The review, carried out by experts Malcolm Newsam and Gary Ridgway, found that vulnerable children in the town had been failed despite efforts to protect them between 2011 and 2014.
A specific case dating back to 2005 involving ‘Sophie’, a 12-year-old girl who was repeatedly raped, was singled out for intense criticism for the way authorities dealt with the investigation into her assaults by strangers, and for the failure to take action when she was being groomed online.
The report stated that it found no evidence of a widespread cover-up of sexual exploitation in the borough, and between the years 2011 to 2014 services endeavoured to prevent at risk young people from being taken advantage of.
But the authors said that while strategies were good on paper, they frequently did not translate into protecting children on the ground from abuse.
Amid turbulent scenes at an extraordinary meeting on Monday night, one woman addressed the council to reveal she had been groomed in the 1980s and was another survivor of sexual abuse.
What did the sexual abuse survivor tell the council?
She told the chamber that in the 1980s she was taken into the care of the local authority, adding: “When I went into the girls home I was warned about the man that worked in Civic Centre. I was horrified.
“I was also taken off the streets of Oldham town centre. I was 16 years old. I was so disgusted with myself. I was taken out of the area, I was taken along the M62 to other northern towns because that’s what happens. It was absolutely horrendous.
“We’re now in 2022, I think it’s about time that you held your heads in shame and realised what’s been going on for 50 years.”
Leaders furiously heckled as public anger is on display
The council chamber was packed with members of the public filling the public gallery, and spilling into another room. Some of them carried matching signs that said ‘cover up’ and ‘how many children’.
Protesters turned their backs on the Oldham civic mayor as she entered the chamber and booed the arrival of Greater Manchester Mayor Andy Burnham, setting a tone of scathing anger in which leaders were furiously heckled which would dominate the following four hours.
The format of the meeting was amended to allow residents’ questions to be put to a panel made up of council leader Amanda Chadderton, Mayor Burnham, Oldham’s director children’s services Gerard Jones and Chief Superintendent Chris Bowen, the police district commander for Oldham.
In total 35 questions which had been pre-submitted were put to leaders. However many of the answers were almost drowned out by the shouts from the gallery, with many residents calling for resignations and branding responses ‘lies’.
A member of the public, Debbie Barratt-Cole, asked Coun Chadderton directly: “Who will be held accountable for the travesty happening in our town? And explain why anyone should believe anything you say any more from this council.”
She also called for a government-led ‘public criminal investigation for the children of our town’.
Jackie Stanton, an ex-Liberal Democrat councillor, asked the council leader and chief executive to ‘admit to the public of Oldham’ that none of them are ‘capable of ‘dealing with the horrific findings’ of the CSE report.
She added: “Will they refer themselves to the government for failing thousands of Oldham children?”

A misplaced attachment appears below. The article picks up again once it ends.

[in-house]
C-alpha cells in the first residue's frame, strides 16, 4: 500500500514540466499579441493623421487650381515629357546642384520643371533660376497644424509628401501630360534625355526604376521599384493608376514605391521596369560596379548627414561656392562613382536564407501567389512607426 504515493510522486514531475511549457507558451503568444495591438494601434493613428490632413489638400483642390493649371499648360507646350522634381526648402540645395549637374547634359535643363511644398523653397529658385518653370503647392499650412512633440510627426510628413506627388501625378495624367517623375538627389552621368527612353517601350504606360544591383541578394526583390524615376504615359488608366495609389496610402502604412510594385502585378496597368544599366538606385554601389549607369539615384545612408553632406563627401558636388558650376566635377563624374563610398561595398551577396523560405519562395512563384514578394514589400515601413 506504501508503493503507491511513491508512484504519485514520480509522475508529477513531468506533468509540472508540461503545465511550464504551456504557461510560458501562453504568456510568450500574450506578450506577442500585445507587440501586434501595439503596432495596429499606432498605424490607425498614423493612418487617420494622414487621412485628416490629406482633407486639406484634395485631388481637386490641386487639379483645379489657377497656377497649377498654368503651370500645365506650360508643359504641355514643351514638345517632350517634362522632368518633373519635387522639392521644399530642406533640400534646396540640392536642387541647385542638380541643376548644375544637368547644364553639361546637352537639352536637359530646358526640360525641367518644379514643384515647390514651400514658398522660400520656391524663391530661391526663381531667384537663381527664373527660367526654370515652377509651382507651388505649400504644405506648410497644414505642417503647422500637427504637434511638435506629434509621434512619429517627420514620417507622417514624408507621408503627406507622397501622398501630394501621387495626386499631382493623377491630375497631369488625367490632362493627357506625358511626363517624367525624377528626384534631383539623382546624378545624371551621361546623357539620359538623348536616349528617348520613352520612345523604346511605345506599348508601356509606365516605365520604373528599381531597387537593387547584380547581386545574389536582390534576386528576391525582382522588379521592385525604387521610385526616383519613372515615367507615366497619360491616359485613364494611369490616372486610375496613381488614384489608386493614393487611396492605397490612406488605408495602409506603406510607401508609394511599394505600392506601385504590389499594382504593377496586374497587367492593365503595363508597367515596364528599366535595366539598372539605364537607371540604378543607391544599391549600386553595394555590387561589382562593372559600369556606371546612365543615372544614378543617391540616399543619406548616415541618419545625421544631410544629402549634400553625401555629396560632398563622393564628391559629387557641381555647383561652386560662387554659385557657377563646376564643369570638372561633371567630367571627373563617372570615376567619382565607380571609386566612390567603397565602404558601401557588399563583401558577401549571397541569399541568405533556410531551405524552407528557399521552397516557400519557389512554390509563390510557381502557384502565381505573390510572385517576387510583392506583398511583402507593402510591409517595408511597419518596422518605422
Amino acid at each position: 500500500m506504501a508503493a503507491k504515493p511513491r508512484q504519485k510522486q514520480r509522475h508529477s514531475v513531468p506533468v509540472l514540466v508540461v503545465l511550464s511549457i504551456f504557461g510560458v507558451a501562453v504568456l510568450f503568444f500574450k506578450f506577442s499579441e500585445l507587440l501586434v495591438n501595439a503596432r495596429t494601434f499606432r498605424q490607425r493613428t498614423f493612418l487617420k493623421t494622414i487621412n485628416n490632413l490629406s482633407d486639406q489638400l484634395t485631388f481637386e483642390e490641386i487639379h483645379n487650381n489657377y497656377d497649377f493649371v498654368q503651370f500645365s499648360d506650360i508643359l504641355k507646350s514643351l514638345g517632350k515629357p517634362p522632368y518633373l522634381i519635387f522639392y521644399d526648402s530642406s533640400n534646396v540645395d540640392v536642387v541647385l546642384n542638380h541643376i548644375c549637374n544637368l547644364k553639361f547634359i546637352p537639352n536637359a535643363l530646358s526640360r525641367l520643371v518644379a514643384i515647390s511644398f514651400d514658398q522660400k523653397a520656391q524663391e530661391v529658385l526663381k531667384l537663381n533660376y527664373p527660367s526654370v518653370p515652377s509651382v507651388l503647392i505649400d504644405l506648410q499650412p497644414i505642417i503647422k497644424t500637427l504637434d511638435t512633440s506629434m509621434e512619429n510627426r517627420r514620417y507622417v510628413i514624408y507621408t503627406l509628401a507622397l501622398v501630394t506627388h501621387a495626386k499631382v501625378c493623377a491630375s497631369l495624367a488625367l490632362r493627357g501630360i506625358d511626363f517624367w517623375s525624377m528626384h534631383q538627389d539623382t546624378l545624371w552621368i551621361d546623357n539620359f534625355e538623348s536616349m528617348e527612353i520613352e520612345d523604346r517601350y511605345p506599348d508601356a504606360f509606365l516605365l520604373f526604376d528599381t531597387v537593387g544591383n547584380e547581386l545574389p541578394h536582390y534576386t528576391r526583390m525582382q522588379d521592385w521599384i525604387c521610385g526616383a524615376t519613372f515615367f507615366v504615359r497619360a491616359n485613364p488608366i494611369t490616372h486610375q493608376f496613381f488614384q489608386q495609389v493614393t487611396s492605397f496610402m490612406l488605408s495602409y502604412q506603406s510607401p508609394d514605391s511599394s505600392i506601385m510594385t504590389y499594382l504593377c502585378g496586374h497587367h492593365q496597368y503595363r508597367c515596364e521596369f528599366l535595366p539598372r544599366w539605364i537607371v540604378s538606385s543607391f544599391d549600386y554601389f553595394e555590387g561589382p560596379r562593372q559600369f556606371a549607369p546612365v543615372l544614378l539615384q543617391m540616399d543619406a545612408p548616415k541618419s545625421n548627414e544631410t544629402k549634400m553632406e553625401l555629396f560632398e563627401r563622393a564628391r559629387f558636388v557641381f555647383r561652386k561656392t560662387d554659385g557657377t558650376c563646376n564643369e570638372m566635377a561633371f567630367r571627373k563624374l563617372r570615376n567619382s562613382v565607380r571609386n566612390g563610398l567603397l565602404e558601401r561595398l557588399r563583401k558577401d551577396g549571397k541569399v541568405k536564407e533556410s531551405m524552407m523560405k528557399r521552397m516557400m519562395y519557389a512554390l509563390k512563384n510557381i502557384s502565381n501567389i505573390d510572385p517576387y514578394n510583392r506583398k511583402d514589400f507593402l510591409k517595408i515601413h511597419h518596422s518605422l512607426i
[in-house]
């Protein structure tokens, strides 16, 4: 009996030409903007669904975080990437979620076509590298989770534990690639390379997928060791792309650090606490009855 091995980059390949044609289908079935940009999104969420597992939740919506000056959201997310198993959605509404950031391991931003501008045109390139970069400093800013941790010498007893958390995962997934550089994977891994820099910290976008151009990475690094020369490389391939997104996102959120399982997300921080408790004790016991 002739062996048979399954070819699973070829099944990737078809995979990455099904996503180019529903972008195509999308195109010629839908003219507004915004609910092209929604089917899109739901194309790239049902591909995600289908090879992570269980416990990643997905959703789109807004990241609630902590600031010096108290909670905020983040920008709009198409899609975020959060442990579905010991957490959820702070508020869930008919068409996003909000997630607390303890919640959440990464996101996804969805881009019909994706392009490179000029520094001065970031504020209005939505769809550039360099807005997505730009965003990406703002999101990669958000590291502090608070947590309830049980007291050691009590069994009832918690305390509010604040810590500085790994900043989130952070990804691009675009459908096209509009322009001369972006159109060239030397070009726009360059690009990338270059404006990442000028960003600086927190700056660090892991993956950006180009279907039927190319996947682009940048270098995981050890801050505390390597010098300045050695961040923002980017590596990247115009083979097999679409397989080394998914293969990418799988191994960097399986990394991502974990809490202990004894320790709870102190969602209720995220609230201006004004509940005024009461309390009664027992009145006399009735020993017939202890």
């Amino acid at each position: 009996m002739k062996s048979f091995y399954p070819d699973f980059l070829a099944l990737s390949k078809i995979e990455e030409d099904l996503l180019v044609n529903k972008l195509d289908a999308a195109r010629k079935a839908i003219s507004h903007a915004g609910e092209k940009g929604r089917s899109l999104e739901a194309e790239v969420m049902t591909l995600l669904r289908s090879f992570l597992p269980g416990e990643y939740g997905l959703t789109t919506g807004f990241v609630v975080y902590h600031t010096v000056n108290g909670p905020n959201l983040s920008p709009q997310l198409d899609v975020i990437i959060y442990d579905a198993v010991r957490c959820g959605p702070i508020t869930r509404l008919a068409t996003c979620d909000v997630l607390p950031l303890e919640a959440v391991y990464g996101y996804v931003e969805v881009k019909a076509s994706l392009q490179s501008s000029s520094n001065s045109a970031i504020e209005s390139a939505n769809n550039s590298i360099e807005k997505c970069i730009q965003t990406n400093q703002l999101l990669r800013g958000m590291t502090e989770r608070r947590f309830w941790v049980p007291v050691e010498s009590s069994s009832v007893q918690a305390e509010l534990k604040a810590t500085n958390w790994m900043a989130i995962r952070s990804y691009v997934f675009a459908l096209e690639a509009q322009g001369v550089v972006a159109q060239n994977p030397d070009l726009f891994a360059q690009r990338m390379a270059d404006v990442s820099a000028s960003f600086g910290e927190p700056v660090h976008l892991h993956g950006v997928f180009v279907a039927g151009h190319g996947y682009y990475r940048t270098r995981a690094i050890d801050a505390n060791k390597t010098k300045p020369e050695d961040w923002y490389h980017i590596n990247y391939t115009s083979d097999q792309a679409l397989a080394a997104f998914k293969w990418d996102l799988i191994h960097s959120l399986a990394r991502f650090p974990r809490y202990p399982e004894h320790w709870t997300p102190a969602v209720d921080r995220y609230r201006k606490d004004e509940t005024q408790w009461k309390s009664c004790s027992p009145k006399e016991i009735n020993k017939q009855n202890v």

How did Oldham’s leaders respond?
Coun Chadderton said: “I’m not here to speak for previous leaders, I’ve been leader of this council for two months. We’ve never shied away from the fact that these extremely evil men are out there who commit these horrendous crimes.
“Keeping children safe is a daily challenge, here and elsewhere in the country. The report makes it clear that we were aware of the issue, we were working to tackle it and we were working to promote the risk of CSE to the public.
“The report does not allege any misconduct in public office by council staff, however we will of course work with Greater Manchester Police who are looking at these crimes again, so should any misconduct be uncovered during that process we will of course take action against anyone found to commit misconduct.
“The two people that carried out this report were independent experts. Malcolm Newsam and Gary Ridgway are often employed by this government to intervene in councils, such as they were in Rotherham.
“While there were failings, and we completely accept the findings of the report, there was no cover up.
“We asked for an independent review by national experts and we’ve got one. The Home Office and other agencies are aware of this review. If the government wants to do anything then that is up to them but we will not be calling for another review into the council.”
Questions asked about the role of licensing
Resident Maggie Hurley asked whether councillors who had served on licensing panels found to have in the past given licences to taxi drivers with sexual abuse convictions had the ‘courage to resign with immediate effect’.
“At what point will any of you take responsibility for your actions?” she asked.
Coun Chadderton replied that they now have ‘tight restrictions’ on who can get a licence to drive taxis, and have ‘some of the most stringent conditions in Greater Manchester’, requesting a DBS check every six months.
She said she also asked for a review of all taxi drivers licensed by the authority, but added that councillors at the time acted on the advice of professionals and followed the national guidance.
“There is no implication that these decisions were taken in bad faith, rather the advice and information should have been better,” Coun Chadderton said.
Why was Rochdale grooming gang leader Shabir Ahmed allowed to work in Oldham?
Questions were also raised on the night about the Rochdale grooming gang leader Shabir Ahmed worked in Oldham unchecked for a year despite being accused of serious child sexual abuse.
Ahmed had worked at Oldham council between 1988 and 2006, and was employed as a welfare rights officer seconded to the Oldham Pakistani Community Centre.
Coun Chadderton said she became a councillor six years after he left the council, and the council was not informed about the allegations against him until two years after he had left the authority’s employment.